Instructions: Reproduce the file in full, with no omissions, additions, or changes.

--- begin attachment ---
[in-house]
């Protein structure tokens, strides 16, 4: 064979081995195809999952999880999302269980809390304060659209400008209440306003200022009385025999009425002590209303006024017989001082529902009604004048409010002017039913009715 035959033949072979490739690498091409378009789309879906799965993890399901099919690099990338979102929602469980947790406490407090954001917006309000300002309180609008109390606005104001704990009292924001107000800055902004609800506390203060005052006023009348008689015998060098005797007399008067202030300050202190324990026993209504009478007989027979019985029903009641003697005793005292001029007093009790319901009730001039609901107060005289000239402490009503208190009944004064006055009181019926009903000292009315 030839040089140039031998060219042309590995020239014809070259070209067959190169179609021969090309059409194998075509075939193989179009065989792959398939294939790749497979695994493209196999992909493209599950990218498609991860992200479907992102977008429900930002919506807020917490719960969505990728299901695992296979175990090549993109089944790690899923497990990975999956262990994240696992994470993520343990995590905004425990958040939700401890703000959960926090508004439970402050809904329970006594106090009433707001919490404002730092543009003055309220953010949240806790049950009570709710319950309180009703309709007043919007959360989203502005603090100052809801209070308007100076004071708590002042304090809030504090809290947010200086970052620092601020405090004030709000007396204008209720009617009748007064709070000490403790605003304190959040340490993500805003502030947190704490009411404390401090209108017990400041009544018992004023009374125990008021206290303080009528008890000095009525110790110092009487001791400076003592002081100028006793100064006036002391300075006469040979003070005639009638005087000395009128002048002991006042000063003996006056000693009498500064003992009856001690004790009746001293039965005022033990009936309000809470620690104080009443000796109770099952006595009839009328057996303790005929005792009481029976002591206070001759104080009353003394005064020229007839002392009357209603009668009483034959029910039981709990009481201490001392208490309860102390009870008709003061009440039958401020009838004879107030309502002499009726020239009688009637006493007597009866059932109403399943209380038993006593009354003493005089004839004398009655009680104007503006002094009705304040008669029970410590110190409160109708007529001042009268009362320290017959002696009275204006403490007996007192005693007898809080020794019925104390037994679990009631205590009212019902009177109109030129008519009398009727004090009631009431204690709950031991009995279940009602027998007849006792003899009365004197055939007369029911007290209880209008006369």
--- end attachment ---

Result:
[in-house]
């Protein structure tokens, strides 16, 4: 064979081995195809999952999880999302269980809390304060659209400008209440306003200022009385025999009425002590209303006024017989001082529902009604004048409010002017039913009715 035959033949072979490739690498091409378009789309879906799965993890399901099919690099990338979102929602469980947790406490407090954001917006309000300002309180609008109390606005104001704990009292924001107000800055902004609800506390203060005052006023009348008689015998060098005797007399008067202030300050202190324990026993209504009478007989027979019985029903009641003697005793005292001029007093009790319901009730001039609901107060005289000239402490009503208190009944004064006055009181019926009903000292009315 030839040089140039031998060219042309590995020239014809070259070209067959190169179609021969090309059409194998075509075939193989179009065989792959398939294939790749497979695994493209196999992909493209599950990218498609991860992200479907992102977008429900930002919506807020917490719960969505990728299901695992296979175990090549993109089944790690899923497990990975999956262990994240696992994470993520343990995590905004425990958040939700401890703000959960926090508004439970402050809904329970006594106090009433707001919490404002730092543009003055309220953010949240806790049950009570709710319950309180009703309709007043919007959360989203502005603090100052809801209070308007100076004071708590002042304090809030504090809290947010200086970052620092601020405090004030709000007396204008209720009617009748007064709070000490403790605003304190959040340490993500805003502030947190704490009411404390401090209108017990400041009544018992004023009374125990008021206290303080009528008890000095009525110790110092009487001791400076003592002081100028006793100064006036002391300075006469040979003070005639009638005087000395009128002048002991006042000063003996006056000693009498500064003992009856001690004790009746001293039965005022033990009936309000809470620690104080009443000796109770099952006595009839009328057996303790005929005792009481029976002591206070001759104080009353003394005064020229007839002392009357209603009668009483034959029910039981709990009481201490001392208490309860102390009870008709003061009440039958401020009838004879107030309502002499009726020239009688009637006493007597009866059932109403399943209380038993006593009354003493005089004839004398009655009680104007503006002094009705304040008669029970410590110190409160109708007529001042009268009362320290017959002696009275204006403490007996007192005693007898809080020794019925104390037994679990009631205590009212019902009177109109030129008519009398009727004090009631009431204690709950031991009995279940009602027998007849006792003899009365004197055939007369029911007290209880209008006369």